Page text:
Anthony J. Hericks, DO

I’m writing not only as a fellow resident of South Dakota (born and raised here), but a friend, son, brother, father, husband and a front-line health care provider.

COVID-19 is REAL. It causes people to become critically ill; it can result in premature death at any age and it is here to stay for a while. This is not a political virus; it doesn’t care if you are young or old. It just does what it does and we have no control over how severely it will affect you.

What can we do – right now – to make South Dakota a safer place?

I think of the ethical principle of “benevolence” – the virtue of acting in a way that will not only help you, but will also help others and provide a greater good for all.

This means wearing a mask and social distancing. Getting tested if you have symptoms and isolating if you are asked to. Washing your hands often. Avoiding gatherings where it’s impossible to be 6 feet away from someone else.

I know, there have been conflicting reports, but we see more evidence pointing toward that fact that if you wear a mask and I wear a mask, the likelihood of either of us getting COVID-19 becomes significantly less.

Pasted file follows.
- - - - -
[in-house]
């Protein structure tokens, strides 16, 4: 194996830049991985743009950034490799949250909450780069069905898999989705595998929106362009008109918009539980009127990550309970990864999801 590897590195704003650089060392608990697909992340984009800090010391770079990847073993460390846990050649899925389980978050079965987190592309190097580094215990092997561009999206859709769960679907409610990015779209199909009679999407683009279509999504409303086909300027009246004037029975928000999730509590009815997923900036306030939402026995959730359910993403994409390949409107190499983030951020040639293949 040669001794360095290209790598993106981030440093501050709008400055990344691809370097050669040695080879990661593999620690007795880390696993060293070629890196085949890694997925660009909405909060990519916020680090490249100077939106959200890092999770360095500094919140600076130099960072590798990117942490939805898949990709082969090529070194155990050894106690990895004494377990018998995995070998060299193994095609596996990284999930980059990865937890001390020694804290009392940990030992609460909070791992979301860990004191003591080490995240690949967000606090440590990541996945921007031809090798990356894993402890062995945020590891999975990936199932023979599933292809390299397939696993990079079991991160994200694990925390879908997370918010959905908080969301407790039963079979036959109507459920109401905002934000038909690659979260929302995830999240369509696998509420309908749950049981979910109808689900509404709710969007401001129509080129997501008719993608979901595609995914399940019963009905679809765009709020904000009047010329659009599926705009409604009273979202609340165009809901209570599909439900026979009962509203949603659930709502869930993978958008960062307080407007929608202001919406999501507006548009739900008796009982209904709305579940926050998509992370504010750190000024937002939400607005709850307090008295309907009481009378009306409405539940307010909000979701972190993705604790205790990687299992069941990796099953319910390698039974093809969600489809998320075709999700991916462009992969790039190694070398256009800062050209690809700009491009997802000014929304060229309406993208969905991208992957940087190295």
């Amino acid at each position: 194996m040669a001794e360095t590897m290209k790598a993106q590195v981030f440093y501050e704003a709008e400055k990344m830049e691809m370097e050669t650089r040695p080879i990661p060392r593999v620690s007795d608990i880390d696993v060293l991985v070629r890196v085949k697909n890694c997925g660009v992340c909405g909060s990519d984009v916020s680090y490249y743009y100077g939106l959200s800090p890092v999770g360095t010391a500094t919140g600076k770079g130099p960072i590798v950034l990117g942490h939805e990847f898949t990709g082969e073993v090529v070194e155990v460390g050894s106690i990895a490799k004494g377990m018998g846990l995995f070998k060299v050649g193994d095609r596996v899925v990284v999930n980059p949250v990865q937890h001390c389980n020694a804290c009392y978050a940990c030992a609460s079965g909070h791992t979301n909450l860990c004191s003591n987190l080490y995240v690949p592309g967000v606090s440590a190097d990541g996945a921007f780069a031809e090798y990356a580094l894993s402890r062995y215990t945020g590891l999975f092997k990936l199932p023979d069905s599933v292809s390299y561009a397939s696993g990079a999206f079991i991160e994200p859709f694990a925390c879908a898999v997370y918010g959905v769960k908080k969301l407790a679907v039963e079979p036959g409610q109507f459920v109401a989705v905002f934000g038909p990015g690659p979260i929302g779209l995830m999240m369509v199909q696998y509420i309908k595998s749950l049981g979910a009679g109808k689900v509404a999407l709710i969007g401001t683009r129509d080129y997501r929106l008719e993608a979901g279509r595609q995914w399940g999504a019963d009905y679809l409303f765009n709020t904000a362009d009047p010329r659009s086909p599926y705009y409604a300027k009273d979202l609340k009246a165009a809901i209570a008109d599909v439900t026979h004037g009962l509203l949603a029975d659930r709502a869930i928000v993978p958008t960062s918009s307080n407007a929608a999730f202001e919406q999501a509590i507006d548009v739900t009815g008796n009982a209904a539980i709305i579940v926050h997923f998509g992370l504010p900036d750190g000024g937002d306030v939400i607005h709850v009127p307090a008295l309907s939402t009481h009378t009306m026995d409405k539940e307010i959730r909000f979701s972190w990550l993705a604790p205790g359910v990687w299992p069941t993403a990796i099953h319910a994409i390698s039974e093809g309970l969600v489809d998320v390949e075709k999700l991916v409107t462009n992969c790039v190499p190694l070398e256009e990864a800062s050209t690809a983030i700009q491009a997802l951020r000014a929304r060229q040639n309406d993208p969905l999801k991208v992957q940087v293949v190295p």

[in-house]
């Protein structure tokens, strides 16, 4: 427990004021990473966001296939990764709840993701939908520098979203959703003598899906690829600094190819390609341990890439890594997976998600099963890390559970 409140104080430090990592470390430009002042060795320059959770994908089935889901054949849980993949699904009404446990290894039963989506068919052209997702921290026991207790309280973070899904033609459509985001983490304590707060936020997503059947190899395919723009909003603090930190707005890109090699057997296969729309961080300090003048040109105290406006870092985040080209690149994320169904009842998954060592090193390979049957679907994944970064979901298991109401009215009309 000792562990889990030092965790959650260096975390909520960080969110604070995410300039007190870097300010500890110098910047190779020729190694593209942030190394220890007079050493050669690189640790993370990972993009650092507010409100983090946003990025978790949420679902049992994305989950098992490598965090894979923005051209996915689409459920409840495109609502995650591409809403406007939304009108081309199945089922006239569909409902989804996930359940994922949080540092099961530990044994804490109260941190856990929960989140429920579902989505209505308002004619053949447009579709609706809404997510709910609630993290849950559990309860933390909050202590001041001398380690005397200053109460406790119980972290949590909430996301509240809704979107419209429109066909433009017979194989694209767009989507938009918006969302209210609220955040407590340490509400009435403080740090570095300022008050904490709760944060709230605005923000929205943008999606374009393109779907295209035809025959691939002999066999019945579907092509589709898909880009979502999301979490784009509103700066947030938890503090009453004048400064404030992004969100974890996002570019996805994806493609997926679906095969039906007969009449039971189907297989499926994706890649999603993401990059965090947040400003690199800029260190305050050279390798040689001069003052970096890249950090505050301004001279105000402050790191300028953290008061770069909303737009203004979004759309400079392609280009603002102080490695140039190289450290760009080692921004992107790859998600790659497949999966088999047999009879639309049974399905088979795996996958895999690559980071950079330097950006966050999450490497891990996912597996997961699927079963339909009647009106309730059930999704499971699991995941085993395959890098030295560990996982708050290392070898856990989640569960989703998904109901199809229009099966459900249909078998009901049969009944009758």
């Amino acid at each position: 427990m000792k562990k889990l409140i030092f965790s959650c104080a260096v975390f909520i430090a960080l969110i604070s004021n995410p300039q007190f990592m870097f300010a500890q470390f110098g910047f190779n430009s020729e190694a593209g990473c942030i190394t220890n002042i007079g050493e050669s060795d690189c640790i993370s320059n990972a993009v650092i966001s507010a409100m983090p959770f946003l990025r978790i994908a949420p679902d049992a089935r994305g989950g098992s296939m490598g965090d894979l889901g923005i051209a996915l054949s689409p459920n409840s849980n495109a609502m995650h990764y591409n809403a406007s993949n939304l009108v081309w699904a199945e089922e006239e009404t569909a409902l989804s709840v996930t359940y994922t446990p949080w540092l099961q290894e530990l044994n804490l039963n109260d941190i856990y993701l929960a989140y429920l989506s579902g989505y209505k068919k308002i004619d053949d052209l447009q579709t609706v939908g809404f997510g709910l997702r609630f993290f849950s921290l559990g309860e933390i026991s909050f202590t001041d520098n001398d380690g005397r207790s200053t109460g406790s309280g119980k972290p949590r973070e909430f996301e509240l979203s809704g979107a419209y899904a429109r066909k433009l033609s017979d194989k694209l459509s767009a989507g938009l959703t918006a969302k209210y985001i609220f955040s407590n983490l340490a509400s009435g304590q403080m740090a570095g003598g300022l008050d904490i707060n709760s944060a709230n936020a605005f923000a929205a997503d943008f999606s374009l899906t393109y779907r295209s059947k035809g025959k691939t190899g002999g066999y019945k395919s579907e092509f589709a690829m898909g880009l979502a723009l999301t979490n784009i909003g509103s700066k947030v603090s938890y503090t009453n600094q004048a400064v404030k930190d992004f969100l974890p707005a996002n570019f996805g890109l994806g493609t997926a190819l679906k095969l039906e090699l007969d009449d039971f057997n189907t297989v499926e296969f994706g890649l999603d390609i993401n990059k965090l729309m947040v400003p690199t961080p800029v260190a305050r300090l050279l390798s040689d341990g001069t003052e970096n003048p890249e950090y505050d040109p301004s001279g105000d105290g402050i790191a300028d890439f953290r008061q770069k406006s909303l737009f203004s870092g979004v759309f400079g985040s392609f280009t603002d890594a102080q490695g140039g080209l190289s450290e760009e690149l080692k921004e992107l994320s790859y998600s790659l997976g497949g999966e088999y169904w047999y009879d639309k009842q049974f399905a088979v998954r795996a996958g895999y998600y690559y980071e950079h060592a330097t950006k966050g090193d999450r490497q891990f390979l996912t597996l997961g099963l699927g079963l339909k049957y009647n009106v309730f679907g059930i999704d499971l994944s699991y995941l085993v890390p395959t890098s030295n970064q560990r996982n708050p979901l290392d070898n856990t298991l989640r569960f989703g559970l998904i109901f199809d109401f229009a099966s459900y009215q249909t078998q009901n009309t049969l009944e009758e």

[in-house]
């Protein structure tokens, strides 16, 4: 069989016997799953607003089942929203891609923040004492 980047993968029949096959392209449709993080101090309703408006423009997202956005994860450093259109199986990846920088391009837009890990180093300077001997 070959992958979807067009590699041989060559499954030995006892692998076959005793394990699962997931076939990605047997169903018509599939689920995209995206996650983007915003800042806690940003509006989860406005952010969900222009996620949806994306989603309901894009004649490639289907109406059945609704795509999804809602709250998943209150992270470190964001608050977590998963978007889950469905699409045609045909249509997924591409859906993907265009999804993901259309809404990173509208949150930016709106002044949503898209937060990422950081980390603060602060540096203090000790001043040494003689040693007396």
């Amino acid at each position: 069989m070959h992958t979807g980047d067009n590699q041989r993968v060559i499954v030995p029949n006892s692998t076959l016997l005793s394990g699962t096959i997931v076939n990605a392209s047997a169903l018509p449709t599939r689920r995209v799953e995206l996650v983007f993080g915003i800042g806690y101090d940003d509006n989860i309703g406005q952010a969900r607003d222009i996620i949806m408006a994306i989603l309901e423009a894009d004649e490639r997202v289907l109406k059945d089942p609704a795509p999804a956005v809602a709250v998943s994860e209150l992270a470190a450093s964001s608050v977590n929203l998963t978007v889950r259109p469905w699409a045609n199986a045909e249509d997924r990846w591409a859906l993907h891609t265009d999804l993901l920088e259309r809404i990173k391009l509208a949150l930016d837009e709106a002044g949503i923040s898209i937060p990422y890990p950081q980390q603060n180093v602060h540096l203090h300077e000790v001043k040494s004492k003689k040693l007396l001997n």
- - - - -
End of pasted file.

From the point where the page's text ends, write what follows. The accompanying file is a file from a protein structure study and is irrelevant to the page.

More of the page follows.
There are people thinking “if I get it, I’ll just have flu-like symptoms and get over it.” It’s true, the majority of people who get COVID-19 are not going to get deathly ill, need to be hospitalized and/or die.

Children may be the least affected, followed by young adults. Yet they can expose the older population and people with health problems who are at higher risk of hospitalization and death.

There are also people thinking “we all just need to get it and get it over with.”

In the hospital right now, we are very busy with a lot of sick people – some of which have nothing to do with COVID-19. As we see more COVID-19 cases admitted to the hospital, we use more of our capacity – both in terms of building (rooms and beds) and human resources (nurses, respiratory therapists, food service workers, etc.).

If we slow COVID-19 down, those resources will not be consumed as fast and will be available for all who need them. The person who needs hospital resources could be me, you or one of our loved ones.

So as a fellow South Dakotan and as a physician who lives and breathes this every day and night, I implore you to follow the principle of benevolence – do your part and encourage others to do the same.

Sincerely and God Bless,

Anthony J. Hericks, DO

Avera Medical Group Pulmonary and Sleep Medicine Specialist and Intensivist

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